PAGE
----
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INTERVIEW-Head of Russia's UES soothes investor nerves
By Melissa Akin

MOSCOW, Nov 8 (Reuters) - The head of Russian electricity giant Unified Energy System sought on Thursday to reassure investors their interests would be protected as the power behemoth is split up.

UES CEO Anatoly Chubais told Reuters Television the firm had taken to heart some of the fierce criticism heaped on its original restructuring plan by minority shareholders, who saw a scheme to spin off power plants as a recipe for asset stripping.

"We ourselves accept a lot of criticism that was suggested by minority shareholders. I believe we really transformed the (restructure) programme before it was accepted by the government and by the president," Chubais said.

Chubais, an economist and former deputy prime minister who moved to the electricity giant after masterminding Russia's controversial mass privatisation programme, launched a plan to create a competitive power market by breaking up UES.

The plan is to spin off UES controlled utilities and power plants then consolidate most of them into around seven big power companies that will be forced to compete.

"The power sector is practically the last socialist one in the Russian economy. Socialism has to be destroyed at its foundations," Chubais said.

"The creation of a market environemnt competition is a deep factor that will bring health to the economy, especially in a core sector like the power sector," Chubais said.

"I can't say that selling assets is the goal of the transformation. The goal is to design a competitive market and make all transactions on the future electricity market as transparent as possible," he said. Chubais said controls were in place to guard against haphazard asset sales.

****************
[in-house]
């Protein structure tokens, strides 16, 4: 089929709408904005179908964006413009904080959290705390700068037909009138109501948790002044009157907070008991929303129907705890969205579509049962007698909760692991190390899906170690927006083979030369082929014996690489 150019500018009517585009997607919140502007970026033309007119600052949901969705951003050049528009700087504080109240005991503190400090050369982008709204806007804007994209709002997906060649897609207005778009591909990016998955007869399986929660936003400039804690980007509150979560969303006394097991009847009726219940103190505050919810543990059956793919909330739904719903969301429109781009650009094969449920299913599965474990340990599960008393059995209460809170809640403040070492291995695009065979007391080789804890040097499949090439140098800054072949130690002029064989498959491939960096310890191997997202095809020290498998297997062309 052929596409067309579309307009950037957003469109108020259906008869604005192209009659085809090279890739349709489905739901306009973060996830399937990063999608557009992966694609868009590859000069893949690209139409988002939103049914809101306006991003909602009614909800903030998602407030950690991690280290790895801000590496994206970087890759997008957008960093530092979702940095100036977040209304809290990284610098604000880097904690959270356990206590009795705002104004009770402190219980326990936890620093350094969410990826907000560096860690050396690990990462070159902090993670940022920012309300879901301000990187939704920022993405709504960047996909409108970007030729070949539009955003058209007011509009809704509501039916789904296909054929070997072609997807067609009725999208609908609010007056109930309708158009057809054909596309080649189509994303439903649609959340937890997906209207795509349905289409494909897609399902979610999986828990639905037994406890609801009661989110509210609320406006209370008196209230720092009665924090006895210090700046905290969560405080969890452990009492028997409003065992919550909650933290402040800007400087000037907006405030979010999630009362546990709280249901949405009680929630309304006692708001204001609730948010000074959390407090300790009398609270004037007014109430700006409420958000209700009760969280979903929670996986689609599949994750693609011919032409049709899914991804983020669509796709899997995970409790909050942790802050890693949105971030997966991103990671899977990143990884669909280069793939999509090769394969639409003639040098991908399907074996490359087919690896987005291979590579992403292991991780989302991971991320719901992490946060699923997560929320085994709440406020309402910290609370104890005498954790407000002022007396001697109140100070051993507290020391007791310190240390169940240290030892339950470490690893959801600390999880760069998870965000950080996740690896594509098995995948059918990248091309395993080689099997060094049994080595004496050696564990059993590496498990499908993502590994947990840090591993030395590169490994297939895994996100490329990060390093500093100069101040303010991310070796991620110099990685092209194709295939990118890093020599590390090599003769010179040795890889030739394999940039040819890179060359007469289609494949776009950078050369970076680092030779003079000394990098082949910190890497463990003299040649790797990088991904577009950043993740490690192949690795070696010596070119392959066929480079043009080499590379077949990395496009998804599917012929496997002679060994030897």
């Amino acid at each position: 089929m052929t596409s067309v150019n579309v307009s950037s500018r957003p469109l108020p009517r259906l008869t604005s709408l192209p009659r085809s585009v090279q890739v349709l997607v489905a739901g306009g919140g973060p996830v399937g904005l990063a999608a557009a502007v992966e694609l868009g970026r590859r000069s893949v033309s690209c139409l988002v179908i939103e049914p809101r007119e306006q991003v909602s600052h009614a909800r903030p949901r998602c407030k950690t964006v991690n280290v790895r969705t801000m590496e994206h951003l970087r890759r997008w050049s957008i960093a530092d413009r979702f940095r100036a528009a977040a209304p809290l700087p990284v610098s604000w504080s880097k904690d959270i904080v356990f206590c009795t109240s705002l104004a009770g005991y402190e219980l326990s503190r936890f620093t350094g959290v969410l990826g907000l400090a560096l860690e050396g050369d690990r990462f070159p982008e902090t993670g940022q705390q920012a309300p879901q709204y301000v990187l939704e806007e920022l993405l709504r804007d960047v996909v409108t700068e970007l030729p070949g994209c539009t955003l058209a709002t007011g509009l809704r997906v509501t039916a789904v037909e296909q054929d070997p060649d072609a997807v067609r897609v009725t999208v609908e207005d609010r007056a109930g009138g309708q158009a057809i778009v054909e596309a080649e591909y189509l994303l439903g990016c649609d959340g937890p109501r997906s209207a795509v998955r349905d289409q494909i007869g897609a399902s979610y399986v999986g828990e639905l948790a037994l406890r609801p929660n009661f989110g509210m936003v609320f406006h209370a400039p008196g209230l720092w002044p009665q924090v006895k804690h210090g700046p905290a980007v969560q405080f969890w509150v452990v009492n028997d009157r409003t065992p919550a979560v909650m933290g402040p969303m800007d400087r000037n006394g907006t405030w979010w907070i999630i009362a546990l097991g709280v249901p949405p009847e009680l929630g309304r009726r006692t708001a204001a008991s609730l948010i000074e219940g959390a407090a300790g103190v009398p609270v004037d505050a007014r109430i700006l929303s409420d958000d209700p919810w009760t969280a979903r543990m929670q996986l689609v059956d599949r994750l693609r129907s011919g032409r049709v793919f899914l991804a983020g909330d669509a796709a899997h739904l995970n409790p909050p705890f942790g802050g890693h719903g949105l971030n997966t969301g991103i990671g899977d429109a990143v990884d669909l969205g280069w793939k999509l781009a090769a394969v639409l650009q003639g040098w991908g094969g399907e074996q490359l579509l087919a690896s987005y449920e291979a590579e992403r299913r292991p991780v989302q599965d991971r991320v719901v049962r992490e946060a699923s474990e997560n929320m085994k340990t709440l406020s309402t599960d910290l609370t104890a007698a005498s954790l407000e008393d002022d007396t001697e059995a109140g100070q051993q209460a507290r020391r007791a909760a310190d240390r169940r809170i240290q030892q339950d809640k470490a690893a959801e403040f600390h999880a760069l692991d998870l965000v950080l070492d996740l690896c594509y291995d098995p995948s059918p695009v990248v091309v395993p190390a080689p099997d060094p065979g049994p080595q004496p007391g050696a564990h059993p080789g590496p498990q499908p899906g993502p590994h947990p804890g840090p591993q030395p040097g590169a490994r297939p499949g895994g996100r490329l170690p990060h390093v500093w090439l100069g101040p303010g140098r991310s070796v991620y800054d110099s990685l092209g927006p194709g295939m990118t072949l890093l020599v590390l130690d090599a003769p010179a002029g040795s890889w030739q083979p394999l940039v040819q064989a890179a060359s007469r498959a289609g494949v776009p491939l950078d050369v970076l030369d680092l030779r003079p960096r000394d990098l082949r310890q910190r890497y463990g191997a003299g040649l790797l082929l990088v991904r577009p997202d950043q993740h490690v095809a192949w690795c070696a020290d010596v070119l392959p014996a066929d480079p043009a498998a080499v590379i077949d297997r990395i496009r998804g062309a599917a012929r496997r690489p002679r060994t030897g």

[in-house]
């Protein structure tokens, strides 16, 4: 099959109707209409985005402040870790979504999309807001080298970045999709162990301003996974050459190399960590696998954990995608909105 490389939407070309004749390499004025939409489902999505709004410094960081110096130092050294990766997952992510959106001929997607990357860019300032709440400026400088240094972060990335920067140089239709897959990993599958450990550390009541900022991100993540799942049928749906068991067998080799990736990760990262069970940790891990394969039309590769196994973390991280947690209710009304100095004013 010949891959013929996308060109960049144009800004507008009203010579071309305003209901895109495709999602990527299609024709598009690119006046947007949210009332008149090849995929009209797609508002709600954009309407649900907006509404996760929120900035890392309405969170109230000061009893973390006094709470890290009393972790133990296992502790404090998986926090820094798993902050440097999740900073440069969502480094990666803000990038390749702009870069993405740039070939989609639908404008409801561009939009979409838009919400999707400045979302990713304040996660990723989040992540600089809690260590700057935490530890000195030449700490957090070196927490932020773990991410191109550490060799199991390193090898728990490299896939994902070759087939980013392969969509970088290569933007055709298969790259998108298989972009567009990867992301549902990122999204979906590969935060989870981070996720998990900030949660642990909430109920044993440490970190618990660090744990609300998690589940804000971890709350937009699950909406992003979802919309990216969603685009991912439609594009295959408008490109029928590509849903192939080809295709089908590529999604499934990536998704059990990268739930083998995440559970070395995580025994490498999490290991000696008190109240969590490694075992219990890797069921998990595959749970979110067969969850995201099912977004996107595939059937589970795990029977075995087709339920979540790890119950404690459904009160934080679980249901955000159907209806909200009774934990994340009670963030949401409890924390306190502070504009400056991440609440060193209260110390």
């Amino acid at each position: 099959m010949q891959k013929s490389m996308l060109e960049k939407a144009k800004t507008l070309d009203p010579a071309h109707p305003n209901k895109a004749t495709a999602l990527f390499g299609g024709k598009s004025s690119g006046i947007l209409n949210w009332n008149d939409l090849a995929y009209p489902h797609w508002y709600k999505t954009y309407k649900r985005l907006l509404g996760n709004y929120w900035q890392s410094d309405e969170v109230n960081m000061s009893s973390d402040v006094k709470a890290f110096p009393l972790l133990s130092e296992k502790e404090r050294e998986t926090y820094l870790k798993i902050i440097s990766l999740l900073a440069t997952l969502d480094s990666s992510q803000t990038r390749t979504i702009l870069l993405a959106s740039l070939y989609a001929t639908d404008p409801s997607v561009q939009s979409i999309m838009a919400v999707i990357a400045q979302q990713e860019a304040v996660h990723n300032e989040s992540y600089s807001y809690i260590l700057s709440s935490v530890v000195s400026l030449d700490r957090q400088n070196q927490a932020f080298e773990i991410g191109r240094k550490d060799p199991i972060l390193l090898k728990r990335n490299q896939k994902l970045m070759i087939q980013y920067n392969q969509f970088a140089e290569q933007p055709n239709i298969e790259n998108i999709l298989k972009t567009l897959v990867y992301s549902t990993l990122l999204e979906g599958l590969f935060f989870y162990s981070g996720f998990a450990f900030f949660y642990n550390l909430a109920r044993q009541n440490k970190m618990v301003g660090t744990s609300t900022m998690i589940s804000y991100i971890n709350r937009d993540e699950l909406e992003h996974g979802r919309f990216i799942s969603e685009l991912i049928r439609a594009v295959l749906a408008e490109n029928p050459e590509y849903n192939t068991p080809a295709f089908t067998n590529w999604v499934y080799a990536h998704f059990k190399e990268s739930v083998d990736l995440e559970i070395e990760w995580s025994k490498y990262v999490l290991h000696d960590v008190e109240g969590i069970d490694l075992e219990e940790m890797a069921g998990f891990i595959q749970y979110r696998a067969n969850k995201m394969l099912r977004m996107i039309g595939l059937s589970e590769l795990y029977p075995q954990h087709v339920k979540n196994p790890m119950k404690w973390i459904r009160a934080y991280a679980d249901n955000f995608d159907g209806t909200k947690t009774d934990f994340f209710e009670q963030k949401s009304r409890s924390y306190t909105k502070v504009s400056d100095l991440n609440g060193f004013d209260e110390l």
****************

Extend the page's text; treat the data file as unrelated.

"We suggested to create a reform committe under the board. This committee is headed by one of the minority shareholders, an independent director of our company," Chubais said.

"There is no sales plan that could be accepted by the board before (it is) accepted by the reform committee," he added.

Chubais said minority shareholder influence over the restructuring had passed its first test when they managed to delay asset sales proposed as part of a restructuring experiment at a tiny regional utility, Belgorodenergo.


A revised plan that involves asset rental rather than sales is due for board consideration on Friday.

He said the board's reform committee would also have to approve 10 urgent investment projects Chubais has outlined to strategic investors as a foretaste of investment in the sector.

The minority shareholder heading the committee, UES board member David Herne, a fund manager at Brunswick Capital Management, said he had been "surprised on the upside" by his experience on the board.

The committee was set up to juggle the interests of the government, which owns 52 percent of UES, the management and minority shareholders. Herne said all sides found it useful to have minority shareholders support.

"So minority shareholders are winding up playing a much more important role than in the past and that is going to help us protect our interests," Herne said.

"These interests are really very simple," he added. "We want to make sure that none of the assets get stolen and we want to make sure that the restructuring happens in such a way that the resulting companies are of interest to portfolio investors as well as strategic investors."

United Financial Group chief strategist Christopher Granville said that the company's efforts to soothe investors were bearing fruit after the stock price halved during the heat of the conflict between management and investors last year.

Granville said President Vladimir Putin's tacit approval of the restructure plan gave investors built in guarantees.

"Investors are really betting on the Putin administration and the increasing confidence in Mr. Putin and his administration to deliver reform is reflected in improving asset prices in Russia as a whole and specifically in UES," Granville said.

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